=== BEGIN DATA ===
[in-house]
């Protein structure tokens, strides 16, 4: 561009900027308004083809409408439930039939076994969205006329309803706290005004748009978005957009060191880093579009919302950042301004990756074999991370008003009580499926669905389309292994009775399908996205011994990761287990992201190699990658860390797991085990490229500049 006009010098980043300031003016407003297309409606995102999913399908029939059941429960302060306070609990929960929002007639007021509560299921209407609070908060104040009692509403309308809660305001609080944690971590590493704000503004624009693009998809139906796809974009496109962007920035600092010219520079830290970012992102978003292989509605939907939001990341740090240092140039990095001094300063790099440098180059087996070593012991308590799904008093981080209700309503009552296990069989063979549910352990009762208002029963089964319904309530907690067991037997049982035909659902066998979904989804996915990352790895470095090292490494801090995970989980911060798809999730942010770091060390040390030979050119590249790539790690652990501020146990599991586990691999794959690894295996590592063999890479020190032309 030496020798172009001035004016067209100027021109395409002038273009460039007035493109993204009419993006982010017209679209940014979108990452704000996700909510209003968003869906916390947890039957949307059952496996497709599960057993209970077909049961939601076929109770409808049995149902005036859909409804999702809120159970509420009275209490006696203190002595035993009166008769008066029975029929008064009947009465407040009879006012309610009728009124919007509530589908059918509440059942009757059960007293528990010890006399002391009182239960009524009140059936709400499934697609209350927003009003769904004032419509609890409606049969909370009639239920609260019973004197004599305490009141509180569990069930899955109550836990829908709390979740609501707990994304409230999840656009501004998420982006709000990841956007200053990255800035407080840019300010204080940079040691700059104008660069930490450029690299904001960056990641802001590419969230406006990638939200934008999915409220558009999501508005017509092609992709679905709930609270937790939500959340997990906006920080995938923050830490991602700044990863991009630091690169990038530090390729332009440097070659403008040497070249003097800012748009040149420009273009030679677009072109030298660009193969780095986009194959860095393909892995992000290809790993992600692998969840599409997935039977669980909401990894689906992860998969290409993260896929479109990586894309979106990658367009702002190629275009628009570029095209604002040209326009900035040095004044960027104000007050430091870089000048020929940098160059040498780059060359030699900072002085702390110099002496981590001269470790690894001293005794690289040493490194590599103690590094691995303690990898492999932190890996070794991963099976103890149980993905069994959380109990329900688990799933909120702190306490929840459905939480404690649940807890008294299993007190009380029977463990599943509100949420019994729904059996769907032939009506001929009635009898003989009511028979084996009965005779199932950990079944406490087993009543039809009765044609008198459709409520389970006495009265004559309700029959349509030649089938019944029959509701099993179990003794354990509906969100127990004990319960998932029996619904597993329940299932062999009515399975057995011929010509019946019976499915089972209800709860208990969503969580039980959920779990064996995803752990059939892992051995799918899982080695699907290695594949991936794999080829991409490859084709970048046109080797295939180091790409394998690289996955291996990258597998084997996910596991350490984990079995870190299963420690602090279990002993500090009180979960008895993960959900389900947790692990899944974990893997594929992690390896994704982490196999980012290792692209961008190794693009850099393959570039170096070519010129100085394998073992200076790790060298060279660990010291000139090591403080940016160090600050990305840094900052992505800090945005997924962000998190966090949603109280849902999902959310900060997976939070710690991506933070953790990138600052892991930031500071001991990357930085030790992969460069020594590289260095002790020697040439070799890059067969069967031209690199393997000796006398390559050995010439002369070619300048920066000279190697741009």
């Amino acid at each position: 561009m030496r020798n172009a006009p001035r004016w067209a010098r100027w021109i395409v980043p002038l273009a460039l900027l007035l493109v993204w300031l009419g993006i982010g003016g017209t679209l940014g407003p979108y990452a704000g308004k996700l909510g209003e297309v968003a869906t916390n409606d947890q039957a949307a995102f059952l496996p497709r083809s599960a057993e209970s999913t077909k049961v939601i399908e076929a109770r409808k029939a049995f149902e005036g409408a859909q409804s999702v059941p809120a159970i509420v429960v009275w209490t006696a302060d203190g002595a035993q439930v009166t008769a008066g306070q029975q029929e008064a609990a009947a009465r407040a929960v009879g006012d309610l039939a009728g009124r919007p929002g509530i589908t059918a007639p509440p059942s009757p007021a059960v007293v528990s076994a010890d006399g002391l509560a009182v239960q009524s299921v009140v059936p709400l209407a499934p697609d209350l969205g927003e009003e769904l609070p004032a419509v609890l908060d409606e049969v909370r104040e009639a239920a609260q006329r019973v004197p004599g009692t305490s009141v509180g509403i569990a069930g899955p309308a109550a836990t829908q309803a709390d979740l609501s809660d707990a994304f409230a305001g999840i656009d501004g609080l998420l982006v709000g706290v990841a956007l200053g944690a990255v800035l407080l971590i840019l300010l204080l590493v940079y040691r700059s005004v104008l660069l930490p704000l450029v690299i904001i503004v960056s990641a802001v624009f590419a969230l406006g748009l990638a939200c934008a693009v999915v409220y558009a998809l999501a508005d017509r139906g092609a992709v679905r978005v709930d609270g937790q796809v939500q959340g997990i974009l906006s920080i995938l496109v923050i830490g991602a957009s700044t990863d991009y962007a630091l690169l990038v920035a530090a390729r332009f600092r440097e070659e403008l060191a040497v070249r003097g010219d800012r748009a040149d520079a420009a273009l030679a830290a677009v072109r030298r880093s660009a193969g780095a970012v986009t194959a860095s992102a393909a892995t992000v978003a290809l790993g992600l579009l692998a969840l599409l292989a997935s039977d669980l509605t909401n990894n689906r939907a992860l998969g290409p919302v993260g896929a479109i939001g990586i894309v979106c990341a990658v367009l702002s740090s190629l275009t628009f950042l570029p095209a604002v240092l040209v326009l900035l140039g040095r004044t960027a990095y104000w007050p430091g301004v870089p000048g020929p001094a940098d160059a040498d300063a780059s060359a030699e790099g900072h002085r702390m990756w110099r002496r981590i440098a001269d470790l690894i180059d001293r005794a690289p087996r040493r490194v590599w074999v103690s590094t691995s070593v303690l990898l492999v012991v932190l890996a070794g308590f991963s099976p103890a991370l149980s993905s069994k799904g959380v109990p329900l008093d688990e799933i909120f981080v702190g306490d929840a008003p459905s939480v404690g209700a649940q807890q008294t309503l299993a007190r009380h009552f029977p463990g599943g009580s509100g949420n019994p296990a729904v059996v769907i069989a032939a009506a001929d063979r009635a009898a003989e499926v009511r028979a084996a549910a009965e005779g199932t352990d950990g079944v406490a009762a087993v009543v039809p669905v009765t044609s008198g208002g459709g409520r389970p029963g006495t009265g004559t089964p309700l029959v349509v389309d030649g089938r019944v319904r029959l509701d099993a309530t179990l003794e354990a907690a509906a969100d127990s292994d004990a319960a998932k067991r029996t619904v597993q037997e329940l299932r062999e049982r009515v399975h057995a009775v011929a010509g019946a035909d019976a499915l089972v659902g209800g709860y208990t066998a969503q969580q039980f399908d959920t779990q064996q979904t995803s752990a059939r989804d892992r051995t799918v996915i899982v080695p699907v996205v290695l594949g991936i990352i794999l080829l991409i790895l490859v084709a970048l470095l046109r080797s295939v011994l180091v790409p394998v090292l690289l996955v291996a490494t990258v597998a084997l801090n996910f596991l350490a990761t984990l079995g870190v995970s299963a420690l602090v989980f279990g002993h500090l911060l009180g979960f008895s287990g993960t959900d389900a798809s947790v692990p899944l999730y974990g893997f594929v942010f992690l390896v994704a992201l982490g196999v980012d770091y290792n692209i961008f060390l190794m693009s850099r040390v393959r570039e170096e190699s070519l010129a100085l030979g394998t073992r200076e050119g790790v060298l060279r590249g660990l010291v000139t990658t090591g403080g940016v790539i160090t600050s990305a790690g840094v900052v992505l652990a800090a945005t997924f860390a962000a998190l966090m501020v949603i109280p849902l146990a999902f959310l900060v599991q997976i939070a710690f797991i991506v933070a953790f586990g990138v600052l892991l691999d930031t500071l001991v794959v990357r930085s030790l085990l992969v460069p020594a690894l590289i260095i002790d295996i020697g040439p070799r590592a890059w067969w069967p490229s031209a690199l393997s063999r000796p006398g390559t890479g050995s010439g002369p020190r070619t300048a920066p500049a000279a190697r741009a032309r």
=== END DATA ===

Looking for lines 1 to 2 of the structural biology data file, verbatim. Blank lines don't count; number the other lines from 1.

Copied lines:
[in-house]
């Protein structure tokens, strides 16, 4: 561009900027308004083809409408439930039939076994969205006329309803706290005004748009978005957009060191880093579009919302950042301004990756074999991370008003009580499926669905389309292994009775399908996205011994990761287990992201190699990658860390797991085990490229500049 006009010098980043300031003016407003297309409606995102999913399908029939059941429960302060306070609990929960929002007639007021509560299921209407609070908060104040009692509403309308809660305001609080944690971590590493704000503004624009693009998809139906796809974009496109962007920035600092010219520079830290970012992102978003292989509605939907939001990341740090240092140039990095001094300063790099440098180059087996070593012991308590799904008093981080209700309503009552296990069989063979549910352990009762208002029963089964319904309530907690067991037997049982035909659902066998979904989804996915990352790895470095090292490494801090995970989980911060798809999730942010770091060390040390030979050119590249790539790690652990501020146990599991586990691999794959690894295996590592063999890479020190032309 030496020798172009001035004016067209100027021109395409002038273009460039007035493109993204009419993006982010017209679209940014979108990452704000996700909510209003968003869906916390947890039957949307059952496996497709599960057993209970077909049961939601076929109770409808049995149902005036859909409804999702809120159970509420009275209490006696203190002595035993009166008769008066029975029929008064009947009465407040009879006012309610009728009124919007509530589908059918509440059942009757059960007293528990010890006399002391009182239960009524009140059936709400499934697609209350927003009003769904004032419509609890409606049969909370009639239920609260019973004197004599305490009141509180569990069930899955109550836990829908709390979740609501707990994304409230999840656009501004998420982006709000990841956007200053990255800035407080840019300010204080940079040691700059104008660069930490450029690299904001960056990641802001590419969230406006990638939200934008999915409220558009999501508005017509092609992709679905709930609270937790939500959340997990906006920080995938923050830490991602700044990863991009630091690169990038530090390729332009440097070659403008040497070249003097800012748009040149420009273009030679677009072109030298660009193969780095986009194959860095393909892995992000290809790993992600692998969840599409997935039977669980909401990894689906992860998969290409993260896929479109990586894309979106990658367009702002190629275009628009570029095209604002040209326009900035040095004044960027104000007050430091870089000048020929940098160059040498780059060359030699900072002085702390110099002496981590001269470790690894001293005794690289040493490194590599103690590094691995303690990898492999932190890996070794991963099976103890149980993905069994959380109990329900688990799933909120702190306490929840459905939480404690649940807890008294299993007190009380029977463990599943509100949420019994729904059996769907032939009506001929009635009898003989009511028979084996009965005779199932950990079944406490087993009543039809009765044609008198459709409520389970006495009265004559309700029959349509030649089938019944029959509701099993179990003794354990509906969100127990004990319960998932029996619904597993329940299932062999009515399975057995011929010509019946019976499915089972209800709860208990969503969580039980959920779990064996995803752990059939892992051995799918899982080695699907290695594949991936794999080829991409490859084709970048046109080797295939180091790409394998690289996955291996990258597998084997996910596991350490984990079995870190299963420690602090279990002993500090009180979960008895993960959900389900947790692990899944974990893997594929992690390896994704982490196999980012290792692209961008190794693009850099393959570039170096070519010129100085394998073992200076790790060298060279660990010291000139090591403080940016160090600050990305840094900052992505800090945005997924962000998190966090949603109280849902999902959310900060997976939070710690991506933070953790990138600052892991930031500071001991990357930085030790992969460069020594590289260095002790020697040439070799890059067969069967031209690199393997000796006398390559050995010439002369070619300048920066000279190697741009």